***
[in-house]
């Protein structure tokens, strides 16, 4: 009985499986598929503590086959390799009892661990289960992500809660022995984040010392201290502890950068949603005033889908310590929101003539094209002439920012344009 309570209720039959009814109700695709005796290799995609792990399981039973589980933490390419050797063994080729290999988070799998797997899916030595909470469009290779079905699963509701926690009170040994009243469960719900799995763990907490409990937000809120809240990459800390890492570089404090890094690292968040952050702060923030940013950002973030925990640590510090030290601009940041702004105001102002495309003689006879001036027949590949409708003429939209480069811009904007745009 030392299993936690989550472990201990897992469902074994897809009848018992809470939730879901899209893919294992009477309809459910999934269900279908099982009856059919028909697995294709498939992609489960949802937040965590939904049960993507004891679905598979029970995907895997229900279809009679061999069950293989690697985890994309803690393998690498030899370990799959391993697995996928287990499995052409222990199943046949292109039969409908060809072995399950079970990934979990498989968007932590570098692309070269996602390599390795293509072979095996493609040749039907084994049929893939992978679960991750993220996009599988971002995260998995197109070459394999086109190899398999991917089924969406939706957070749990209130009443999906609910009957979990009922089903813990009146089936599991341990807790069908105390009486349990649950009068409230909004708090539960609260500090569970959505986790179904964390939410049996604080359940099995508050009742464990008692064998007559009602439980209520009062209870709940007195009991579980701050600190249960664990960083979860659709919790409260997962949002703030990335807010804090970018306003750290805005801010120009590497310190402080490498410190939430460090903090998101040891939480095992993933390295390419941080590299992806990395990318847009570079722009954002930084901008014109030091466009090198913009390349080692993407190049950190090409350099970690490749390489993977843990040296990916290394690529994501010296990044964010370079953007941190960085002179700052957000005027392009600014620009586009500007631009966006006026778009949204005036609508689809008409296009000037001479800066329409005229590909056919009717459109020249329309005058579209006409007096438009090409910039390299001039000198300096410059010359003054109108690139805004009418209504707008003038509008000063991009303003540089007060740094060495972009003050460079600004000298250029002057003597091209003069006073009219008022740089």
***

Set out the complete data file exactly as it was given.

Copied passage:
[in-house]
């Protein structure tokens, strides 16, 4: 009985499986598929503590086959390799009892661990289960992500809660022995984040010392201290502890950068949603005033889908310590929101003539094209002439920012344009 309570209720039959009814109700695709005796290799995609792990399981039973589980933490390419050797063994080729290999988070799998797997899916030595909470469009290779079905699963509701926690009170040994009243469960719900799995763990907490409990937000809120809240990459800390890492570089404090890094690292968040952050702060923030940013950002973030925990640590510090030290601009940041702004105001102002495309003689006879001036027949590949409708003429939209480069811009904007745009 030392299993936690989550472990201990897992469902074994897809009848018992809470939730879901899209893919294992009477309809459910999934269900279908099982009856059919028909697995294709498939992609489960949802937040965590939904049960993507004891679905598979029970995907895997229900279809009679061999069950293989690697985890994309803690393998690498030899370990799959391993697995996928287990499995052409222990199943046949292109039969409908060809072995399950079970990934979990498989968007932590570098692309070269996602390599390795293509072979095996493609040749039907084994049929893939992978679960991750993220996009599988971002995260998995197109070459394999086109190899398999991917089924969406939706957070749990209130009443999906609910009957979990009922089903813990009146089936599991341990807790069908105390009486349990649950009068409230909004708090539960609260500090569970959505986790179904964390939410049996604080359940099995508050009742464990008692064998007559009602439980209520009062209870709940007195009991579980701050600190249960664990960083979860659709919790409260997962949002703030990335807010804090970018306003750290805005801010120009590497310190402080490498410190939430460090903090998101040891939480095992993933390295390419941080590299992806990395990318847009570079722009954002930084901008014109030091466009090198913009390349080692993407190049950190090409350099970690490749390489993977843990040296990916290394690529994501010296990044964010370079953007941190960085002179700052957000005027392009600014620009586009500007631009966006006026778009949204005036609508689809008409296009000037001479800066329409005229590909056919009717459109020249329309005058579209006409007096438009090409910039390299001039000198300096410059010359003054109108690139805004009418209504707008003038509008000063991009303003540089007060740094060495972009003050460079600004000298250029002057003597091209003069006073009219008022740089």